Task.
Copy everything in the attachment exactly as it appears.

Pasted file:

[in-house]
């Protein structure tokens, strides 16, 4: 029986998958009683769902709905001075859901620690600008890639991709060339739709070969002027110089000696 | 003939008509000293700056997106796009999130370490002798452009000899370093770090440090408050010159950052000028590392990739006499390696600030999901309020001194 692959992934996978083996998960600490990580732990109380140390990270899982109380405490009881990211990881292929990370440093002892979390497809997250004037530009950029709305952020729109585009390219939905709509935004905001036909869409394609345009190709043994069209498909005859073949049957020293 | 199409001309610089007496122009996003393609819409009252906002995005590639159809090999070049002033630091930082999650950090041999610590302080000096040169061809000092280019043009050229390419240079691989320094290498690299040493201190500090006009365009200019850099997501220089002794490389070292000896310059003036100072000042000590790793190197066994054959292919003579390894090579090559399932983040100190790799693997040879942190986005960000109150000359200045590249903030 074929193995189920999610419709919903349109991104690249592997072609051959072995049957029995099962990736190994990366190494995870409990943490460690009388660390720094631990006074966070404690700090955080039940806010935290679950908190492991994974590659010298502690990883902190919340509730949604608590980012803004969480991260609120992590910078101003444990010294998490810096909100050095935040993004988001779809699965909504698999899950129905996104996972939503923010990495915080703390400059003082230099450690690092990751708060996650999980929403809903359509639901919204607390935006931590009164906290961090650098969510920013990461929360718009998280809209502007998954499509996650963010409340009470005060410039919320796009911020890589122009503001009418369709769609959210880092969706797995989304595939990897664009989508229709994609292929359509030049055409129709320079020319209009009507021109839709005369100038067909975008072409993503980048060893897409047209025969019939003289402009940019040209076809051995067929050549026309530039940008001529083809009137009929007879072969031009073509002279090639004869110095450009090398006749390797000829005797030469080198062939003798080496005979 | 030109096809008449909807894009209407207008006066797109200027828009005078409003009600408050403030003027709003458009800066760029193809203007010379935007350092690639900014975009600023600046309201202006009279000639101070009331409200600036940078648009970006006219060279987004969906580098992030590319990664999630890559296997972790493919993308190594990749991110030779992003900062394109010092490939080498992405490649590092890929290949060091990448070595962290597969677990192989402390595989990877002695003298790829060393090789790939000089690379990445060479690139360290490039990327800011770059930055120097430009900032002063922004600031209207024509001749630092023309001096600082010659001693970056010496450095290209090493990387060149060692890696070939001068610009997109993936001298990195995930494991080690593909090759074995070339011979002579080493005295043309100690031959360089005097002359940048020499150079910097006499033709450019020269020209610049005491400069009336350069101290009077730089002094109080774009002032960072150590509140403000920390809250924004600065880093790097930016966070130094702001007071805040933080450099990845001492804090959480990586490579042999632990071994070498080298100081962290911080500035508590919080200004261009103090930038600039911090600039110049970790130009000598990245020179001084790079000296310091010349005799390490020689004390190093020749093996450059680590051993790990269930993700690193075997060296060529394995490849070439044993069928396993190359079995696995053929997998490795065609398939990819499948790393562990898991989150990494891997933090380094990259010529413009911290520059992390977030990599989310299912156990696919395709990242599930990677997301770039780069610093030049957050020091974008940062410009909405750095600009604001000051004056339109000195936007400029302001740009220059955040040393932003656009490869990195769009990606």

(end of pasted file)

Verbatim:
[in-house]
């Protein structure tokens, strides 16, 4: 029986998958009683769902709905001075859901620690600008890639991709060339739709070969002027110089000696 | 003939008509000293700056997106796009999130370490002798452009000899370093770090440090408050010159950052000028590392990739006499390696600030999901309020001194 692959992934996978083996998960600490990580732990109380140390990270899982109380405490009881990211990881292929990370440093002892979390497809997250004037530009950029709305952020729109585009390219939905709509935004905001036909869409394609345009190709043994069209498909005859073949049957020293 | 199409001309610089007496122009996003393609819409009252906002995005590639159809090999070049002033630091930082999650950090041999610590302080000096040169061809000092280019043009050229390419240079691989320094290498690299040493201190500090006009365009200019850099997501220089002794490389070292000896310059003036100072000042000590790793190197066994054959292919003579390894090579090559399932983040100190790799693997040879942190986005960000109150000359200045590249903030 074929193995189920999610419709919903349109991104690249592997072609051959072995049957029995099962990736190994990366190494995870409990943490460690009388660390720094631990006074966070404690700090955080039940806010935290679950908190492991994974590659010298502690990883902190919340509730949604608590980012803004969480991260609120992590910078101003444990010294998490810096909100050095935040993004988001779809699965909504698999899950129905996104996972939503923010990495915080703390400059003082230099450690690092990751708060996650999980929403809903359509639901919204607390935006931590009164906290961090650098969510920013990461929360718009998280809209502007998954499509996650963010409340009470005060410039919320796009911020890589122009503001009418369709769609959210880092969706797995989304595939990897664009989508229709994609292929359509030049055409129709320079020319209009009507021109839709005369100038067909975008072409993503980048060893897409047209025969019939003289402009940019040209076809051995067929050549026309530039940008001529083809009137009929007879072969031009073509002279090639004869110095450009090398006749390797000829005797030469080198062939003798080496005979 | 030109096809008449909807894009209407207008006066797109200027828009005078409003009600408050403030003027709003458009800066760029193809203007010379935007350092690639900014975009600023600046309201202006009279000639101070009331409200600036940078648009970006006219060279987004969906580098992030590319990664999630890559296997972790493919993308190594990749991110030779992003900062394109010092490939080498992405490649590092890929290949060091990448070595962290597969677990192989402390595989990877002695003298790829060393090789790939000089690379990445060479690139360290490039990327800011770059930055120097430009900032002063922004600031209207024509001749630092023309001096600082010659001693970056010496450095290209090493990387060149060692890696070939001068610009997109993936001298990195995930494991080690593909090759074995070339011979002579080493005295043309100690031959360089005097002359940048020499150079910097006499033709450019020269020209610049005491400069009336350069101290009077730089002094109080774009002032960072150590509140403000920390809250924004600065880093790097930016966070130094702001007071805040933080450099990845001492804090959480990586490579042999632990071994070498080298100081962290911080500035508590919080200004261009103090930038600039911090600039110049970790130009000598990245020179001084790079000296310091010349005799390490020689004390190093020749093996450059680590051993790990269930993700690193075997060296060529394995490849070439044993069928396993190359079995696995053929997998490795065609398939990819499948790393562990898991989150990494891997933090380094990259010529413009911290520059992390977030990599989310299912156990696919395709990242599930990677997301770039780069610093030049957050020091974008940062410009909405750095600009604001000051004056339109000195936007400029302001740009220059955040040393932003656009490869990195769009990606």